Three IoT lessons from the Softbank/ARM deal

Last updated: 05 July 2017


Cambridge was the scene of a takeover – don’t worry scholars, not by a visiting Oxford debating team, but a Japanese MNO. One of Japan’s leading telecoms operators, SoftBank, has acquired the Cambridge-based microprocessor company, ARM Holdings, for £23.4 billion. The news comes as a bit of a surprise given that the bulk of Softbank’s operations lie in the mobile market and not the Internet of Things. Most of the headlines have focused on whether the deal is good or bad news for the UK tech sector following the Brexit vote, but we think there are some key implications for MNOs, the IoT and even the industrial IoT, which need discussing.

1. The IoT is becoming more important for MNOs

SoftBank’s acquisition is a microcosm of operators’ shift towards the IoT. As we’ve discussed on the blog in our Connected Living series, the dream is an IoT where billions of powerful connected devices are available. Unsurprisingly, MNOs want to be at the centre of this growing ecosystem. Only last year, Vodafone teamed up with EMC to invest 2 million euros in developing an industrial IoT infrastructure in Cork. Verizon has also signaled its intentions by acquiring the telematics company, Telogis.

Make no mistake, these acquisitions aren’t experimental sub-projects – they are critical to telecoms operators’ growth strategies.  By positioning themselves as key IoT stakeholders, MNOs are aiming to provide smart connectivity to multiple consumer devices from a single master subscription.

2. Convergence

The IoT isn’t just going to revolutionize the consumer tech space. As Vodafone’s Head of IoT for Northern Europe, Cyril Deschanel, stated in an interview, “we are seeing the convergence between the consumer world and the industrial world” – a crucial factor in MNOs expanding into IoT. But what exactly does this mean?

Perhaps the best example of this phenomenon is the connected car. Let’s imagine you buy one. Of course, you expect to be able to listen to music saved on your phone or control your smart home devices while you’re driving. In order to do that, there needs to be an intersection between the car’s technology, developed by BMW or Volkswagen or Ford, and the tech in your house, built by Apple, Google or Microsoft. That’s where all ecosystem players want to play an important role, becoming the heartbeat of the IoT ecosystem.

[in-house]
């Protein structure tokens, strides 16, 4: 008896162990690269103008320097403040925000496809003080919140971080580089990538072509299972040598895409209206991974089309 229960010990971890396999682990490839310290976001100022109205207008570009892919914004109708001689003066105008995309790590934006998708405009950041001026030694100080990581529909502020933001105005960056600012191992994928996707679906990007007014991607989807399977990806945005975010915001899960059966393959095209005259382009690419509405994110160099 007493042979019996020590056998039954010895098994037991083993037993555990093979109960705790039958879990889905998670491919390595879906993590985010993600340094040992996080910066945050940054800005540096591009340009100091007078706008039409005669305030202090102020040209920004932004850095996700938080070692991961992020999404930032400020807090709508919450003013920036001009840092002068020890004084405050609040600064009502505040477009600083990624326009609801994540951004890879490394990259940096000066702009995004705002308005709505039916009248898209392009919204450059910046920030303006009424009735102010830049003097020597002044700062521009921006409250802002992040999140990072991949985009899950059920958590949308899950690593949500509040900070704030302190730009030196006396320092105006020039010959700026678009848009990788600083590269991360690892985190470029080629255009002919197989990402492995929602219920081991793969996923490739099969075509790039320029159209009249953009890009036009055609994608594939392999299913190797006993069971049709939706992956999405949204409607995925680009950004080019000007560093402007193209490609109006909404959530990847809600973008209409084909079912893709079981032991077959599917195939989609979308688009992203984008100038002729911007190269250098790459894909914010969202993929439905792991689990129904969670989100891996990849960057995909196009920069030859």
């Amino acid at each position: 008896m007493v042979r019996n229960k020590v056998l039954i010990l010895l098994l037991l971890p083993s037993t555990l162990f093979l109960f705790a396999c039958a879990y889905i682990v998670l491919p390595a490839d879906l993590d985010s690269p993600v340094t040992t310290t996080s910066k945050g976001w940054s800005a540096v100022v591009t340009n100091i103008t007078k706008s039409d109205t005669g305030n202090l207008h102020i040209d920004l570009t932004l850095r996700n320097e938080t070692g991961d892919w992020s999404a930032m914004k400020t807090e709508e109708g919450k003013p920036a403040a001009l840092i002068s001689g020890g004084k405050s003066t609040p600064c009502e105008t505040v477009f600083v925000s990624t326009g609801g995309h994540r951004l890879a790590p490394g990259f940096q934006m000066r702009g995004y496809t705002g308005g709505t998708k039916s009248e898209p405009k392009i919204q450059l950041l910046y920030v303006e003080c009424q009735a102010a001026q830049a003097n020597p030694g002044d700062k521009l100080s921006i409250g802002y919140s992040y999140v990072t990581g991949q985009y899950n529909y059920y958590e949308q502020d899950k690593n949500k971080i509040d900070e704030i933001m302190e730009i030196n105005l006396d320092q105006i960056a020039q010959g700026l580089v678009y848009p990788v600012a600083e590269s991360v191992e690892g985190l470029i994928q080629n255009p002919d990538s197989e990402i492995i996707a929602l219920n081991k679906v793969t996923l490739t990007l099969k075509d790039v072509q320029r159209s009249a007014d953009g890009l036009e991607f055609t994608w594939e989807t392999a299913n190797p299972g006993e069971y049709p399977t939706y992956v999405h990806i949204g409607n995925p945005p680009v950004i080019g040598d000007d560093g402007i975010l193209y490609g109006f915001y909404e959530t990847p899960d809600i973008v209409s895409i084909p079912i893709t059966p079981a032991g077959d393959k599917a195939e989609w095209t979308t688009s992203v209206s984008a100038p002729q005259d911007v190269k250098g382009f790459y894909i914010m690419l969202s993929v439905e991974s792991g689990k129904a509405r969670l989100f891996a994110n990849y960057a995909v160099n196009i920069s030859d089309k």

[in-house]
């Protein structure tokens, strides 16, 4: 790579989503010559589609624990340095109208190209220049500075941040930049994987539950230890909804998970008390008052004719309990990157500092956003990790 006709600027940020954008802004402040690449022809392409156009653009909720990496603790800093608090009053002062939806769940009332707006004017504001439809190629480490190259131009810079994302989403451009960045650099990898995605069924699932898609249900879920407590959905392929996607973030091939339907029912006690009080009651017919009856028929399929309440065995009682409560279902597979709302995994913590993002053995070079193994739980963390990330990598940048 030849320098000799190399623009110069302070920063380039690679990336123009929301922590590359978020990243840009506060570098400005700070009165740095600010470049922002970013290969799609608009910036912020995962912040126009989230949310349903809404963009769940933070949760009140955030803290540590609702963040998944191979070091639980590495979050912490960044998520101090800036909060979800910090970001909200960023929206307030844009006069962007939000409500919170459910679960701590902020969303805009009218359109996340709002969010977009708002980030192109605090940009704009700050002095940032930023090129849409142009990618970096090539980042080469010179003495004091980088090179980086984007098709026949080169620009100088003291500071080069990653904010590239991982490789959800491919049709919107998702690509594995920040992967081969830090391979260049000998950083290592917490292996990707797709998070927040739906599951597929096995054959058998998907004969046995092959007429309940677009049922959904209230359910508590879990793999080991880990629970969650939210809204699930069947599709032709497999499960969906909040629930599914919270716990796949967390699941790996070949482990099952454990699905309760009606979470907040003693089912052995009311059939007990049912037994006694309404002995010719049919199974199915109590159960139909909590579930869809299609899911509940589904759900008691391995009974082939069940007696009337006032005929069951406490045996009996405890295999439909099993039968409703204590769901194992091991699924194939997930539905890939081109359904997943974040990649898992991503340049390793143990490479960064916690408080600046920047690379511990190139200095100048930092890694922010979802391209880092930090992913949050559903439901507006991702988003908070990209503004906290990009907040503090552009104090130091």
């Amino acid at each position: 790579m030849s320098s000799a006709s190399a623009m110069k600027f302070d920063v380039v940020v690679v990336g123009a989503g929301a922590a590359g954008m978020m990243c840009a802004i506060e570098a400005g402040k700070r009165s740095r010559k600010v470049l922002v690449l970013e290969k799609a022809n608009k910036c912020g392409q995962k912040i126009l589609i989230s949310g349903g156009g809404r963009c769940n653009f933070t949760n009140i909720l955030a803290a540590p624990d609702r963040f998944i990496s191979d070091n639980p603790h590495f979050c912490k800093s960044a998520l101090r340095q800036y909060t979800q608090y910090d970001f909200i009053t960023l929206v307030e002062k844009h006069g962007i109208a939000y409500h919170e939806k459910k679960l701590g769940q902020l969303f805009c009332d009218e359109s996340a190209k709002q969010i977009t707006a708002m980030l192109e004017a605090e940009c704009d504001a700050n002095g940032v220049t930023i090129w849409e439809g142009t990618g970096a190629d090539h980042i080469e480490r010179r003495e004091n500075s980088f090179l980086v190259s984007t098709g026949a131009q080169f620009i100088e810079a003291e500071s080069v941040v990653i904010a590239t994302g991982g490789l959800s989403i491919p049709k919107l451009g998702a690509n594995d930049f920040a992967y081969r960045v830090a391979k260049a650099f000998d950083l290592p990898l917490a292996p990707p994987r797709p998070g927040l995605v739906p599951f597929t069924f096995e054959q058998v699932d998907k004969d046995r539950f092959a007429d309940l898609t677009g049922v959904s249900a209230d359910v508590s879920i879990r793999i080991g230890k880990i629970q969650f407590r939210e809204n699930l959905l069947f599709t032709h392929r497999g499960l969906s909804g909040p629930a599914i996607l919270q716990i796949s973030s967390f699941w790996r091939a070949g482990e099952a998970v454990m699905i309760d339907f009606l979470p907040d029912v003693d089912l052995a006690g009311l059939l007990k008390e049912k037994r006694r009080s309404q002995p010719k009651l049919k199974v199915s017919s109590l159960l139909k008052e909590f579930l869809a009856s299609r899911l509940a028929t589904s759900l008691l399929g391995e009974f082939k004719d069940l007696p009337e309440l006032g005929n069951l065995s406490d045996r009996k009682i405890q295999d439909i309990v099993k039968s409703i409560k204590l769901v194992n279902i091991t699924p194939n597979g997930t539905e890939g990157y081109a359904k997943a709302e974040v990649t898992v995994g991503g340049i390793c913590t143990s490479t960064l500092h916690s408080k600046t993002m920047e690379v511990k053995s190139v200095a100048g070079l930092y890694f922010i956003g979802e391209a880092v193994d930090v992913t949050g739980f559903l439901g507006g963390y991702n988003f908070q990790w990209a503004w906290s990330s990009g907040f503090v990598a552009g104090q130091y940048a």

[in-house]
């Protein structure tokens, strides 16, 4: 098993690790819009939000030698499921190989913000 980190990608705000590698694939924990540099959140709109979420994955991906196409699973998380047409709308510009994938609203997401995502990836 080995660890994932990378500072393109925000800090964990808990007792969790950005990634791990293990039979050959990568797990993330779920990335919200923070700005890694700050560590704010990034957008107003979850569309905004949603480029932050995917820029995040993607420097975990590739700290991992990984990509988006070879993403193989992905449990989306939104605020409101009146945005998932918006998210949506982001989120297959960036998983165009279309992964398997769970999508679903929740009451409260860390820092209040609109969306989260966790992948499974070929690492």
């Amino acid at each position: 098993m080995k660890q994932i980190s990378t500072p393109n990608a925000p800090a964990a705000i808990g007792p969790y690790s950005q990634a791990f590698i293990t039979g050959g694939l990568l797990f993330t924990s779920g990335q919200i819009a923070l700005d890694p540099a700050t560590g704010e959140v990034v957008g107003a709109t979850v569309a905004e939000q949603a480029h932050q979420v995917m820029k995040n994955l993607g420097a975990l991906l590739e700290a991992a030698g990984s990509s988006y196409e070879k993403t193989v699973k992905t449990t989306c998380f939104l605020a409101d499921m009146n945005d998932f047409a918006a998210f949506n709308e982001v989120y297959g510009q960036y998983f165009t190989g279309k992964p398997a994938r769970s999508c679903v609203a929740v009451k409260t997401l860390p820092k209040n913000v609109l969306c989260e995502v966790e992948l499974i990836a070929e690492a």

SoftBank is no different – and by purchasing ARM, it’s acquiring the company which owns the intellectual property to the processors managing the enormous volumes of data. A very deliberate move…

3. Powerful processors will be crucial

20.6 billion connected devices are anticipated by 2020. As our Connected Living 2025 survey revealed, millennials are demanding a seamless and convenient service on their smartphones and wearables. Microprocessor companies like ARM Holdings are going to be critical in delivering the connectivity people expect in the digital age. Last year alone, around 15 billion ARM-based chips were shipped; to give a sense of perspective, it’s worth noting these processors power around 95% of all smartphones.  While ARM do not actually manufacture the chips, they own the intellectual property for the designs, making it an even more valuable investment for SoftBank.

All in all, the future looks bright for SoftBank and ARM Holdings. The combination of smartphones, billions of consumer and industrial connected devices demonstrates the huge business appeal the IoT is driving today. Clearly, SoftBank and ARM are building the foundations for tomorrow in terms of processing power and connectivity management. As partners of Gemalto, we wish them all the best in their new partnership.

What do you make of SoftBank’s acquisition of ARM Holdings? Let us know by tweeting to @GemaltoMobile, or by posting a comment below.

One thought on “Three IoT lessons from the Softbank/ARM deal

Leave a Reply

Your email address will not be published. Required fields are marked *